Tuesday, August 02, 2011

Central America's Crime Problem, and commentary

Turns out although Mexico gets most of the press, violence is other Central American countries is actually, in some cases, much worse. According to a recent article in the LA Times, Honduras has a murder rate that is 15 times what it is in the U.S., and (are you paying attention?), four times what it is in Mexico.

You can read the rest of the article by clicking HERE. There's an article today in a Spanish publication out of Honduras. You can see that by clicking HERE.

Bad press had an impact on our internship program this past summer, with only 3 interns braving Mexico City's peaceful streets. More students went to Guatemala and Honduras. Missionaries living there know...in most big cities in countries to our south, murder and kidnapping are increasingly common realities.

Just imagine this scenario...a policeman stops you and you're really not sure if he is a good guy or a bad guy. You experience a robbery...and hesitate to call the cops for fear that they might see what the inside of your house is like and come back to finish the job. You go to the police station to report an express kidnapping, and recognize one of the criminals seated at the first desk you encounter. This last story is true. The other ones certainly could be.

At the end of the day, all of this goes back to a respect for the law, and ultimately a respect for the Lawgiver. The rule of law, as the U.S. enjoys, is one of the privileges we inherited from the Pilgrims, the Puritans, the Awakenings under Jonathan Edwards, and many godly men throughout the last 225 years, who together created a salty society. As Christ's values are devalued, don't be surprised if you can't trust your local policemen. It all, after all, goes back to the Bible. Democracy is much more than giving people a vote, it implies that people have a conscience as well. Otherwise, it is just another method of manipulation, another way of dominance and control.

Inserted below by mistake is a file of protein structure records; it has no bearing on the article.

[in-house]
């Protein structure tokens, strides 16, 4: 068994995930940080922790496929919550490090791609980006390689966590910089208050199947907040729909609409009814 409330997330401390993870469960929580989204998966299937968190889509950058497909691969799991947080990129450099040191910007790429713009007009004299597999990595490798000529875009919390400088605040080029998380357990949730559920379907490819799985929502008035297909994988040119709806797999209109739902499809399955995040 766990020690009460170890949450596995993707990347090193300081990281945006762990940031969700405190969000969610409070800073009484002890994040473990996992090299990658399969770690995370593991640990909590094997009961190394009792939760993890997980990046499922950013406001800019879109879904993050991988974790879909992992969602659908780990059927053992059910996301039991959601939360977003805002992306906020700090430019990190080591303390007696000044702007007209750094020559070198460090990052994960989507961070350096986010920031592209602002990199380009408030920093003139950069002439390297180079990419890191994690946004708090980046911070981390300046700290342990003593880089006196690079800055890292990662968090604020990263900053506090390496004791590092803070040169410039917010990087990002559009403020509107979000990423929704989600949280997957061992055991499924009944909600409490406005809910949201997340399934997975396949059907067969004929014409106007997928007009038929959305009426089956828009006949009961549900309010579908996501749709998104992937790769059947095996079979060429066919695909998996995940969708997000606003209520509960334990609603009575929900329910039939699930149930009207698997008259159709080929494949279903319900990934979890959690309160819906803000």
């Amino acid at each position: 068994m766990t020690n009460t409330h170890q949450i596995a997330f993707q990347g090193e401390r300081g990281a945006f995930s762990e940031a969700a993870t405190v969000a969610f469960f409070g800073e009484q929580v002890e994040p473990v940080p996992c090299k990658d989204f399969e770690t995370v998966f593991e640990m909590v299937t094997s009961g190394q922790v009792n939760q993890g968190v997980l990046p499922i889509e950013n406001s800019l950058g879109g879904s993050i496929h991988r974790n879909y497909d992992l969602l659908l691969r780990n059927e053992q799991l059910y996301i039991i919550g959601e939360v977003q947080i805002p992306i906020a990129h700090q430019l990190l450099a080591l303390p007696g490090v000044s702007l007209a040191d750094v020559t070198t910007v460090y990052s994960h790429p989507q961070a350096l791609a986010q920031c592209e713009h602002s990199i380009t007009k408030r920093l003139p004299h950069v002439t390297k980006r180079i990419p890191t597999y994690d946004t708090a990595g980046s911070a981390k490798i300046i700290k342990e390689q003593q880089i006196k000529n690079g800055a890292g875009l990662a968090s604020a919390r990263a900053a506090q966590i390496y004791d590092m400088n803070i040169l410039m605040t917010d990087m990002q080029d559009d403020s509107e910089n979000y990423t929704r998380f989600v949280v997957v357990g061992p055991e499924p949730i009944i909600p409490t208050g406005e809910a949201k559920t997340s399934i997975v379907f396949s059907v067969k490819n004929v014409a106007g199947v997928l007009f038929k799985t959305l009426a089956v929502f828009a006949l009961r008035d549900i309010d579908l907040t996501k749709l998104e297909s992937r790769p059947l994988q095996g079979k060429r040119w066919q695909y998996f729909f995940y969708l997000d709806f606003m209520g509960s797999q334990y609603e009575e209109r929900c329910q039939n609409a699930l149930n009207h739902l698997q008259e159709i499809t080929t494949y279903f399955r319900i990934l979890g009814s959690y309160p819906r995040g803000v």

I want to finish this post by mentioning that we have never had a problem here with safety. Not once. Most of the craziness is centered in the northern border with the U.S. Ultimately, however, our lives are in God's hands, no matter where we happen to be.

1 comment:

Alan & Beth McManus said...

Thanks for the excellent commentary/post. Some thoughts that have been deep on my heart coincide with what you've just written.

The Mexico violence situation is simply true and certainly misunderstood in the USA. In the USA images and news reports abound from Mexico and the pockets of drug warfare. When was the last time such reports and images from a country like Honduras or Guatemala hit the mainstream media in the USA with any regularity or even at all? It is a rare to non-existent thing. Yet the violence figures are far worse from those countries. One or two borders away and it is a problem that "doesn't exist." Out of sight...out of mind.

Not that there is reason to be glad about the violence there versus anywhere else, but some relative perspective is helpful. I was told in Dallas a week ago that a couple considering ministering under CAM would not consider Mexico because it is too dangerous. Guatemala was their first choice. Ironically, it is far more dangerous there than in Mexico statistically.

In the end, if obedience to Christ in carrying one's cross is a matter of personal safety, then my opinion is that carrying a padded, protected cross and only to places where I feel safe in carrying it is perhaps not really carrying the cross of Christ at all. Perhaps such a cross is of my own making.

For the believer safety is primarily a spiritual concept rather than a physical concept. We follow Christ where He leads and if the valley where He leads us is that of the shadow of death, did He not still lead us there? Will He not be our source of spiritual protection throughout eternity and of physical protection to the point of death whenever and wherever He chooses to bring us to that point? We can't add or subtract to or from our number of days. It is wrong to try to calculate just when and how those days should be completed.

Commitment to Christ is not just about faith that saves, but faith that endures and faith that trusts in the protection of Him who works in us "to will and to act in order to fulfill His good purpose."

As my former college president Dr. William E. Brown has said, "It is better to have one truly committed to Christ than a thousand who are merely interested." (loose quote)